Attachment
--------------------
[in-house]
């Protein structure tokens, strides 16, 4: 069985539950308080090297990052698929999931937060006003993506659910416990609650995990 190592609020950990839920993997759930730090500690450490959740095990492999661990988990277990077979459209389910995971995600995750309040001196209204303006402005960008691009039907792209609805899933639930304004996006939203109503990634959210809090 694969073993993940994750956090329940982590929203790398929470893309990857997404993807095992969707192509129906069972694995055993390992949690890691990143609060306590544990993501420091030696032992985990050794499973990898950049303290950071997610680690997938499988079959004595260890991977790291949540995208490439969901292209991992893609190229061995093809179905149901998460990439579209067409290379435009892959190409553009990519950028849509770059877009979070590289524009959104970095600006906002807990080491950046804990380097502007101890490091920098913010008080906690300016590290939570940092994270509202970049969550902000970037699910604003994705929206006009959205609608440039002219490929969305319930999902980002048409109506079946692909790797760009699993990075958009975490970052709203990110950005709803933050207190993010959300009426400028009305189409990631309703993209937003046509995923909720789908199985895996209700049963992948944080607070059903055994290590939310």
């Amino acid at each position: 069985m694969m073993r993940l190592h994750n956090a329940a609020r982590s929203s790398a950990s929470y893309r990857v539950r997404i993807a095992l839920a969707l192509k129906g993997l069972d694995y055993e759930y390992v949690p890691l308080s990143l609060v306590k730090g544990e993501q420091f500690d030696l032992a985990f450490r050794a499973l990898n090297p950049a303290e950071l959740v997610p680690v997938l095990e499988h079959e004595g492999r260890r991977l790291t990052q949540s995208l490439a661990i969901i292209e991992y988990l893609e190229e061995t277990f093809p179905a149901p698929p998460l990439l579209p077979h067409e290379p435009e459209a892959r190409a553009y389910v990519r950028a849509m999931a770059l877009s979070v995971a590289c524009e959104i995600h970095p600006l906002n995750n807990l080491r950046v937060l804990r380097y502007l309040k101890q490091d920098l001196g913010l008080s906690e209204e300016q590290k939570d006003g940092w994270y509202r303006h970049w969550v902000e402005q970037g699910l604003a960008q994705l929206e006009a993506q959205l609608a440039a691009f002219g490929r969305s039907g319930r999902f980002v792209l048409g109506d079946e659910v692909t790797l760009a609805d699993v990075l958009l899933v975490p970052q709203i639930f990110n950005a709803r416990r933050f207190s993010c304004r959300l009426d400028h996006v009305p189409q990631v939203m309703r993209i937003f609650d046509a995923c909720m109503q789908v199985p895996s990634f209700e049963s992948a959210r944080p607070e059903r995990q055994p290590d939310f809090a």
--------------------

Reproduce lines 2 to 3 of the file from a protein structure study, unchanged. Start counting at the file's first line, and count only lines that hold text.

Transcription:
């Protein structure tokens, strides 16, 4: 069985539950308080090297990052698929999931937060006003993506659910416990609650995990 190592609020950990839920993997759930730090500690450490959740095990492999661990988990277990077979459209389910995971995600995750309040001196209204303006402005960008691009039907792209609805899933639930304004996006939203109503990634959210809090 694969073993993940994750956090329940982590929203790398929470893309990857997404993807095992969707192509129906069972694995055993390992949690890691990143609060306590544990993501420091030696032992985990050794499973990898950049303290950071997610680690997938499988079959004595260890991977790291949540995208490439969901292209991992893609190229061995093809179905149901998460990439579209067409290379435009892959190409553009990519950028849509770059877009979070590289524009959104970095600006906002807990080491950046804990380097502007101890490091920098913010008080906690300016590290939570940092994270509202970049969550902000970037699910604003994705929206006009959205609608440039002219490929969305319930999902980002048409109506079946692909790797760009699993990075958009975490970052709203990110950005709803933050207190993010959300009426400028009305189409990631309703993209937003046509995923909720789908199985895996209700049963992948944080607070059903055994290590939310």
């Amino acid at each position: 069985m694969m073993r993940l190592h994750n956090a329940a609020r982590s929203s790398a950990s929470y893309r990857v539950r997404i993807a095992l839920a969707l192509k129906g993997l069972d694995y055993e759930y390992v949690p890691l308080s990143l609060v306590k730090g544990e993501q420091f500690d030696l032992a985990f450490r050794a499973l990898n090297p950049a303290e950071l959740v997610p680690v997938l095990e499988h079959e004595g492999r260890r991977l790291t990052q949540s995208l490439a661990i969901i292209e991992y988990l893609e190229e061995t277990f093809p179905a149901p698929p998460l990439l579209p077979h067409e290379p435009e459209a892959r190409a553009y389910v990519r950028a849509m999931a770059l877009s979070v995971a590289c524009e959104i995600h970095p600006l906002n995750n807990l080491r950046v937060l804990r380097y502007l309040k101890q490091d920098l001196g913010l008080s906690e209204e300016q590290k939570d006003g940092w994270y509202r303006h970049w969550v902000e402005q970037g699910l604003a960008q994705l929206e006009a993506q959205l609608a440039a691009f002219g490929r969305s039907g319930r999902f980002v792209l048409g109506d079946e659910v692909t790797l760009a609805d699993v990075l958009l899933v975490p970052q709203i639930f990110n950005a709803r416990r933050f207190s993010c304004r959300l009426d400028h996006v009305p189409q990631v939203m309703r993209i937003f609650d046509a995923c909720m109503q789908v199985p895996s990634f209700e049963s992948a959210r944080p607070e059903r995990q055994p290590d939310f809090a």